A few years ago, John Barrier, in Spokane, Washington, asked a bank receptionist to validate his parking slip after he’d cashed a check. With a glance at his dirty construction clothes, the receptionist informed him that he hadn’t conducted a real “transaction” and suggested he make a deposit. The branch manager also refused to stamp the parking ticket (the value involved was sixty cents). So Barrier called the bank’s headquarters in Spokane and vowed to withdraw all of his deposits unless the manager apologized. No call came. The next day, he came back–and withdrew $1 million. And the next day as well! The bank lost a customer with more than $2 million on deposit over a sixty-cent parking voucher.
Customers judge service by the way you take care of the details. The cleanliness of the bathroom can sometimes trump the quality of the restaurant food. We also judge service by the sense of fairness and generosity exhibited by an organization. We once knew a consultant who focused on the pennies of his practice and not the experience of his clients. The idea of absorbing some of the normal “cost of doing business” was unimportant to him. He invoiced clients for the stamp used to mail their invoice…and, the secretary’s time spent in preparing the invoice. The invoice almost took two stamps because of the penny wise detail included. His practice lasted only a short time.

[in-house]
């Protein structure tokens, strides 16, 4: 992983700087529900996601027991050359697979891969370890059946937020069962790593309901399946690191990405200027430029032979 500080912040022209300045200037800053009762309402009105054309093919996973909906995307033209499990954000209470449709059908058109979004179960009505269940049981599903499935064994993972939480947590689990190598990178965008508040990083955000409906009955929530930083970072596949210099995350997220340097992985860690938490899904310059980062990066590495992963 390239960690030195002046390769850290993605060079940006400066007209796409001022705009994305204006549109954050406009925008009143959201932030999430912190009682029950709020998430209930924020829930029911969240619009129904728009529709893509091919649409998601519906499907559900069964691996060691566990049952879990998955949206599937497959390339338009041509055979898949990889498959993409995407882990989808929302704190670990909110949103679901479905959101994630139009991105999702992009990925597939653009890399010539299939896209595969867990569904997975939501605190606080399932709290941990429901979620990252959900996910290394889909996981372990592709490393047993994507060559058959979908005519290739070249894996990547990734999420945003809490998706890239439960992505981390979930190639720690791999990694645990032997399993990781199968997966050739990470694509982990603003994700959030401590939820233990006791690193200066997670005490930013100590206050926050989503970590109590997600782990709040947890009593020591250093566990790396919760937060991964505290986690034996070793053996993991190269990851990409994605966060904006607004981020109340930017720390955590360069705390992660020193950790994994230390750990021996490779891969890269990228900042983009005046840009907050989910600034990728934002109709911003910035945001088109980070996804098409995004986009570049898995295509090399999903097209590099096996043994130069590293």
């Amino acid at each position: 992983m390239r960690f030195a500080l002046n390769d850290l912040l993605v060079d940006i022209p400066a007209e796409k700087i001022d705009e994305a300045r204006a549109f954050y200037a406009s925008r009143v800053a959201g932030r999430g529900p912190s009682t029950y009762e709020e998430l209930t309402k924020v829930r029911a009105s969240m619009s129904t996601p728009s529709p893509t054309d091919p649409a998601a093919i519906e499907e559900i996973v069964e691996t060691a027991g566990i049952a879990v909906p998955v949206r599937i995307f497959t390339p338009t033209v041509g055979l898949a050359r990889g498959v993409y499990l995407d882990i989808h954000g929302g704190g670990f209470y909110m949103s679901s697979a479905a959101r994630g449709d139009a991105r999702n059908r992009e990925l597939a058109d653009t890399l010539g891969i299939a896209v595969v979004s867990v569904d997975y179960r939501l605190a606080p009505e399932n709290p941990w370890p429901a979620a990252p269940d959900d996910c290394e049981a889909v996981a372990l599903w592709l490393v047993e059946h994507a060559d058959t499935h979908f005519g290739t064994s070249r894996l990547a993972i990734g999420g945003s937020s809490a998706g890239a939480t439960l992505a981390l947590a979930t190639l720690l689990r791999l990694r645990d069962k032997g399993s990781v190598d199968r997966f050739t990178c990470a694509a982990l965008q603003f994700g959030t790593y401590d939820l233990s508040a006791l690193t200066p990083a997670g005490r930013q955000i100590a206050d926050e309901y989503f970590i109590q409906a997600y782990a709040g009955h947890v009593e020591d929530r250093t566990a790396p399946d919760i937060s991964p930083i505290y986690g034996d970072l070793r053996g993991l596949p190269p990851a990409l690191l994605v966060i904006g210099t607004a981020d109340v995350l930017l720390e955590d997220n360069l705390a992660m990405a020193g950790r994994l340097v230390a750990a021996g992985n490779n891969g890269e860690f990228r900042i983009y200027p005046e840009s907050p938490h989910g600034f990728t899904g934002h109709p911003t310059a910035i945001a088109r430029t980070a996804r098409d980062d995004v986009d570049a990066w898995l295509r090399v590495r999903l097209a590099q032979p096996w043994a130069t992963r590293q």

Like the parking voucher validation, it’s not the service details in and of themselves that are important to manage–it’s the relative importance attached to them by the customer. In other words, before you make your people crazy by mandating that phones will be answered within two rings, or three rings, or eight rings, make sure your customers consider that an important service quality factor. View other details from the customer’s standpoint as well. It will save you a lot of headaches and heartaches.
What are the details that matter to your customers? How can you take care of business in a way that also takes care of your customer relationships?